• Wash your hands often. Keep up on personal hygiene and bring your own water, soap, and hand sanitizer with you.  
• Pack out what you pack in. Take any garbage with you, including disposable gloves and masks.

Messaging is being prepared by a group consisting of WDFW, DNR and State Parks, along with representatives from 20 user groups in the hope of spreading consistent information. Each and every agency and user group will be building messages to share with the public. This is intended to give people enough information to make choices that won't lead to an uptick in covid19 cases, or to situations where the agencies feel that they need to re-close sites.
 
 So what does this mean for BCHW? I hope it means that we will recreate responsibly, continuing to do our part to keep COVID-19 case numbers on the decline.

In a call tonight April 29, WDFW talked about  " hot spots" where they expect they may see overcrowding. It was not surprising that shed hunting areas were specifically called out as hot spots. I know that we always look forward to the shed hunt opportunity, but for this season you may want to reconsider. We are a relatively small user group, but we have a big, big presence. I would hate to be the group on the front page of a newspaper and be called out for overcrowding a site.

After working with agencies and other user groups to create this messaging in  the last few days I had a nightmare of vastly overcrowded sites and way too many people followed by the threat of re-closure. Some of my colleagues at the other rec. organizations are reporting the same thoughts. I have my fingers crossed that we can move through this by adopting the "Responsible Recreation" mantra, by thinking in the long term and by providing good examples of how to get back out into the woods safely. "Safely" sure has taken on a whole new meaning.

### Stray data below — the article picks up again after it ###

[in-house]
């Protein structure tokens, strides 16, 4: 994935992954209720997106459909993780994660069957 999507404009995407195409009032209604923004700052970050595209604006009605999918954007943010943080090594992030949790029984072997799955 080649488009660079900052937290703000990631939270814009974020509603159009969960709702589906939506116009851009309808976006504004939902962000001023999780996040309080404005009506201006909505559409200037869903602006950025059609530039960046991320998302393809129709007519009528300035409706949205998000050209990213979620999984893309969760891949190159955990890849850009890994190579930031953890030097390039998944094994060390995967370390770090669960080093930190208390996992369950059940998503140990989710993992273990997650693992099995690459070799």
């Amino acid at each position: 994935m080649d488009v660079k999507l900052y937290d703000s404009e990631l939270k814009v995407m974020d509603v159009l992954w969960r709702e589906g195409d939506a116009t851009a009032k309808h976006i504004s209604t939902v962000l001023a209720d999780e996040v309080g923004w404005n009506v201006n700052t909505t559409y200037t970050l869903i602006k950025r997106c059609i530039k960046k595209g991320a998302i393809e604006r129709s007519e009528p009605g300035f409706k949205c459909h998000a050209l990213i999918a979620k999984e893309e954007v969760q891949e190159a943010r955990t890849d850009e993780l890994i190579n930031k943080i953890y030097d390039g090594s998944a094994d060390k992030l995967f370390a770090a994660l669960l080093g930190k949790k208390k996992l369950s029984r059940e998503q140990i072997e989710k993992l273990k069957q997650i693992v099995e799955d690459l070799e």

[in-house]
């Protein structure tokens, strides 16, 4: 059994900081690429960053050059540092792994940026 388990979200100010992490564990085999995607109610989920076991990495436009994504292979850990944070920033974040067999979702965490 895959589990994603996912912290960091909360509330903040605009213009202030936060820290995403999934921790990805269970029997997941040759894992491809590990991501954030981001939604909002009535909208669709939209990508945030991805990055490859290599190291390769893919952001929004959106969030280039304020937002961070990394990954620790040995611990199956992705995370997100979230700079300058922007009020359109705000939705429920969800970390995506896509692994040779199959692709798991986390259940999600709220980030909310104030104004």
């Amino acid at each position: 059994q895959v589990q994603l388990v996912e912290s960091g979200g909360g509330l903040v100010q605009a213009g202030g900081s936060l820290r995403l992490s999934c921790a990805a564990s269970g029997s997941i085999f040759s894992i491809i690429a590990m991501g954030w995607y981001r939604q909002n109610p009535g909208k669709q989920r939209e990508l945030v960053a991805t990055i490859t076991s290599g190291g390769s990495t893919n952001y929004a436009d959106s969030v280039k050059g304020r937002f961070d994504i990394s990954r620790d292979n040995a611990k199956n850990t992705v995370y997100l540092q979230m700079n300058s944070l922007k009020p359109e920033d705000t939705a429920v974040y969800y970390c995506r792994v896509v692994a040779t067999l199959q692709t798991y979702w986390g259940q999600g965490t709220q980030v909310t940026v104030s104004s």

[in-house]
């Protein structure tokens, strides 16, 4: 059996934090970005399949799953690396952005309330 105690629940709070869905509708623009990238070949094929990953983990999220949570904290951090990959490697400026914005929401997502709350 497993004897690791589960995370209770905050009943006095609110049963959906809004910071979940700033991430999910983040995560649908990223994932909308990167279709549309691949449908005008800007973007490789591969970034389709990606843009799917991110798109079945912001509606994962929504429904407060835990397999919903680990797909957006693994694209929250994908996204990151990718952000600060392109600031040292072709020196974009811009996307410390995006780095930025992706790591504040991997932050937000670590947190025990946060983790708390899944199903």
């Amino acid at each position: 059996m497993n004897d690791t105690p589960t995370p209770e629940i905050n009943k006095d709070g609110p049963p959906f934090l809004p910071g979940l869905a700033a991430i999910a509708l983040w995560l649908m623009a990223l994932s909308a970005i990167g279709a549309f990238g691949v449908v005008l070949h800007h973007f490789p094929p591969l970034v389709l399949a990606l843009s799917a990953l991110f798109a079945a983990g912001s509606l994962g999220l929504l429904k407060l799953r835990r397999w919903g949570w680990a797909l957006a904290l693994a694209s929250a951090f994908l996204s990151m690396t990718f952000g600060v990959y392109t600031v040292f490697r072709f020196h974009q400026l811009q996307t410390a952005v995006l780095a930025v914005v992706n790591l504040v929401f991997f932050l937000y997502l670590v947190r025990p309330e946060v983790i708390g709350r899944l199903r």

Thanks for reading this through, and thanks for your consideration as we navigate back to fully open public lands.
Best Regards to all of you,

Kathy Young , BCHW Public Lands Chairman

Update from Public Lands Chair

E-Bike Regulations

April 2, 2020

The Bureau of Land Management (BLM) today announced a 60-day public comment period on proposed electric bike, or e-bike, regulations. Their intent being to make it easier for more Americans to recreate on and experience their public lands. This effort is in line with Secretary of the Interior David Bernhardt’s call for the BLM and other Interior bureaus to expand access on public lands to e-bikes.  Given their use of a small (1 horsepower or less) electric motor, the BLM currently manages e-bikes as off-highway vehicles. As a result, there is some uncertainty among e-bike users as to where they may ride their bikes on BLM-managed public land. As a remedy, the proposed rule would amend the BLM’s current off-road vehicle regulations to add a definition for e-bikes, compatible with Secretarial Order 3376, Increasing Recreational Opportunities through the use of Electric Bikes. The 60-day public comment period has commenced and the proposed rule has been published in the Federal Register. The public comment period will end on June 9. You can find the proposed rule at this link here. Interested parties may submit comments on the proposed regulation, identified by the number RIN 1004-AE72, by any of the following methods:

  • Mail: U.S. Department of the Interior, Director (630), Bureau of Land Management, Mail Stop 2134 LM, 1849 C St., N.W., Washington, D.C. 20240, Attention:  RIN 1004-AE72.
  • Federal eRulemaking portal